Tuesday, December 8, 6:00 p.m.
The Martian by Andy Weir (2014)
Six days ago, astronaut Mark Watney was one of the first people to walk on Mars. Now, he’ll be the first person to die there. After a dust storm nearly kills him and forces his crew to evacuate while thinking him dead, Mark is stranded alone with no way to even signal Earth. Even if he could, he wouldn’t last until rescue arrived. Either way, the environment or human error will likely kill him first. But Mark isn’t ready to give up yet.
Saturday, December 5, 10:00 a.m.
Excel is a spreadsheet program that allows you to easily store, organize, and manipulate data. In this introduction class we will learn the basics of Excel such as inserting text, AutoSum and AutoFill features, sorting data, and some shortcuts to make working with your spreadsheets easier.
Wednesday, November 18, 6:00 p.m.
The library’s Writers’ Group welcomes writers of all levels of experience and working in any genre to join us. Please email firstname.lastname@example.org for more information or to be added to the group’s email list. We meet on the 4th Wednesday of each month at 6:00 p.m. in the library’s conference room. Our November and December meetings will be moved up a week due to the holidays.
At our November meeting, we’ll watch some videos by The Great Courses on “How to Write About Anything” to hopefully help us improve our writing. We’ll discuss the videos and we should have time if anyone would like to volunteer to read a piece aloud.
Monday, November 16, 6:00 p.m.
Tom Emery, historical researcher and writer, will talk about Illinois’ role in the Civil War, including topics such as leading Illinois generals and regiments, homelife in Illinois during the Civil War, Civil War prisons in the state, divided North/South sentiment in Illinois, highlights of Illinois troops in major battles, and notable riots or unrest in Illinois (the Charleston Riot, the Clingman Raid, etc.). Registration is required; call the library, or click here, to sign up.
Wednesday, November 11, 2:00 p.m.
Please join us in the Conference Room for our screening of a classic (or not-so-classic) movie at 2:00 p.m. on the second Wednesday of each month. Admission is free, refreshments will be provided, and everyone is welcome to attend. This fall we are watching movies with historical schemes at the forefront.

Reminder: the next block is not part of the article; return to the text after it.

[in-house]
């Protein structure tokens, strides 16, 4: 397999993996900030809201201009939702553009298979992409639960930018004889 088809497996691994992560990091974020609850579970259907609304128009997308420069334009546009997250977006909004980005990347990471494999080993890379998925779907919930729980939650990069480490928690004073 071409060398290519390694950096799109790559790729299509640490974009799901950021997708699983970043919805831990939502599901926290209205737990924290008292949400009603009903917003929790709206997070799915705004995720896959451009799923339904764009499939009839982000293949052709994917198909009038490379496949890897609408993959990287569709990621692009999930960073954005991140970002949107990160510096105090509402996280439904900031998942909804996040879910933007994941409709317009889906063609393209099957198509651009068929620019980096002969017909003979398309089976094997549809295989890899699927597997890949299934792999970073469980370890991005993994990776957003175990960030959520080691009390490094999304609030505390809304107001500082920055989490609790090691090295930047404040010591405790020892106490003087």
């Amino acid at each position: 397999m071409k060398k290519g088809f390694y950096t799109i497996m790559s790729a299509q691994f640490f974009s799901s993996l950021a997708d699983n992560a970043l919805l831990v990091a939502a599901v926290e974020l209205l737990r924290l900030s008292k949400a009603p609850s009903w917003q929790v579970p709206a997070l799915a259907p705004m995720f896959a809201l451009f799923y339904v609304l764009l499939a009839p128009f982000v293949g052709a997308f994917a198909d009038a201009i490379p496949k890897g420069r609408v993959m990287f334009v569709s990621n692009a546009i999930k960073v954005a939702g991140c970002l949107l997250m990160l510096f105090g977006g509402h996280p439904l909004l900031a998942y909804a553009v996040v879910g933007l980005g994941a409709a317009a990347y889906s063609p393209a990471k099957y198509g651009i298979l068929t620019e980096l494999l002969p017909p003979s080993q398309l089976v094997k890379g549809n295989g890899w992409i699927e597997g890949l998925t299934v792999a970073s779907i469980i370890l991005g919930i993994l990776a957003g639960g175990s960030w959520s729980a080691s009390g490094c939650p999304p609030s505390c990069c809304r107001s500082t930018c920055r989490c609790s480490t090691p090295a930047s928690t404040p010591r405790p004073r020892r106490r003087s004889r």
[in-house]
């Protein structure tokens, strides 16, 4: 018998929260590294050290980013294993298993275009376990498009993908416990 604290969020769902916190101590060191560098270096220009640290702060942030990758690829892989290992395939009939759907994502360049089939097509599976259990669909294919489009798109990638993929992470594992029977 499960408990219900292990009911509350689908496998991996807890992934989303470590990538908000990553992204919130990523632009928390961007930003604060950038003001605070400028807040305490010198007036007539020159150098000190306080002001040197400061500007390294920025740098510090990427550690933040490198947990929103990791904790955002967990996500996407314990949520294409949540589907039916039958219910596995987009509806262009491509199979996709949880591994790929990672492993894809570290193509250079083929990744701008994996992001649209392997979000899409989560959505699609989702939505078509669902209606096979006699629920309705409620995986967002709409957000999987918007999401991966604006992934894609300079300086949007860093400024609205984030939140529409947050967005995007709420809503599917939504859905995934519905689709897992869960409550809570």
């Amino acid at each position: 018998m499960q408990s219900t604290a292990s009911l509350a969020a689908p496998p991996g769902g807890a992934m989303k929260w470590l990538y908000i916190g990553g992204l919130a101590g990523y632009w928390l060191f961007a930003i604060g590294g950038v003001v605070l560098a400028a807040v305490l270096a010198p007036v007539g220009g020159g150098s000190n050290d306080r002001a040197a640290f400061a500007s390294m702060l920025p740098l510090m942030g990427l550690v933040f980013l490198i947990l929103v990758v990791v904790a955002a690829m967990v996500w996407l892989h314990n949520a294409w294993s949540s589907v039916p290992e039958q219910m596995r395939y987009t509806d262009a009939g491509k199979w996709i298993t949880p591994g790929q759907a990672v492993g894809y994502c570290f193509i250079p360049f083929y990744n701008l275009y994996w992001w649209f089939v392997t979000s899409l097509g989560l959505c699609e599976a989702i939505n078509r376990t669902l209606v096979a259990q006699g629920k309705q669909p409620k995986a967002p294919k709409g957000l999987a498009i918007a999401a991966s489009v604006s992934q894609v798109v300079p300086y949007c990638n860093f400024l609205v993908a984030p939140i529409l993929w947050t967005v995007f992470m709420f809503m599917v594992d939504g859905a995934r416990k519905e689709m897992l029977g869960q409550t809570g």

The Conspirator (2011) PG-13. Starring Robin Wright and James McAvoy. In the wake of Abraham Lincoln’s assassination, seven men and one woman are arrested and charged with conspiring to kill the President, Vice President, and Secretary of State. The story follows a lawyer who reluctantly agrees to defend the lone female defendant before a military tribunal.
Tuesday, November 10, 6:00 p.m.
The Devil in the White City: murder, magic, and madness at the fair that changed America by Erik Larson (2003).
An account of the Chicago World’s Fair of 1893 relates the stories of two men who shaped the history of the event—architect Daniel H. Burnham, who coordinated its construction, and serial killer Herman Mudgett. Combining meticulous research with nail-biting storytelling, Erik Larson has crafted a narrative with all the wonder of newly discovered history and the thrills of the best fiction.
Saturday, November 7, 10:00 a.m.
We will look at the capabilities of Google Drive including creating and editing new documents, navigating between Documents and Google Drive, downloading and uploading from Microsoft Word, and syncing folders to your computer at home.
Wednesday, October 28, 6:00 p.m.
The library’s Writers’ Group welcomes writers of all levels of experience and working in any genre to join us. Please email email@example.com for more information or to be added to the group’s email list. We meet on the 4th Wednesday of each month at 6:00 p.m. in the library’s conference room.
For our October meeting we’re going to do a little bit of live writing. I’ll provide 3 writing prompts and we’ll write for 20-30 minutes in the meeting. You can write a little on each prompt or just focus on one. Then we’ll read them! I’m including two of the prompts in case you want to get the creative wheels turning, but you don’t have to write anything ahead of time (I’ll have a third prompt on the day of the meeting – you gotta have a little surprise, right?). I will provide paper and pens, but if you have certain utensils or your laptop you like to write with, please bring those. Here are the prompts:
- Use the first sentence to start your story, the second one to end it.
Start with: Donna’s finger grazed the pink button before tentatively settling on the green one.
End with: It was ok; sometimes mistakes work out for the better.
- Your family has always been a little off when it comes to holiday traditions. You eat tacos on the Fourth of July and hamburgers on Cinco de Mayo. How did this whacky tradition get started?
Wednesday, November 4, 6:00 p.m.
Paul McDevitt is an emeritus professor in the Business Administration program at UIS where he taught and researched for twenty-five years before retiring in 2009. He was searching for something useful to do with himself when his family gave him “the box” and—soon thereafter—a new job: writing “All Came Home.” The book is about his father, a junior reserve officer, during WWII. Paul pieces his father’s story together from 85 letters written by his father during the war plus five years of research to write the book. Paul lives in Springfield with his wife Barb. This is his first book. Books will be available for purchase.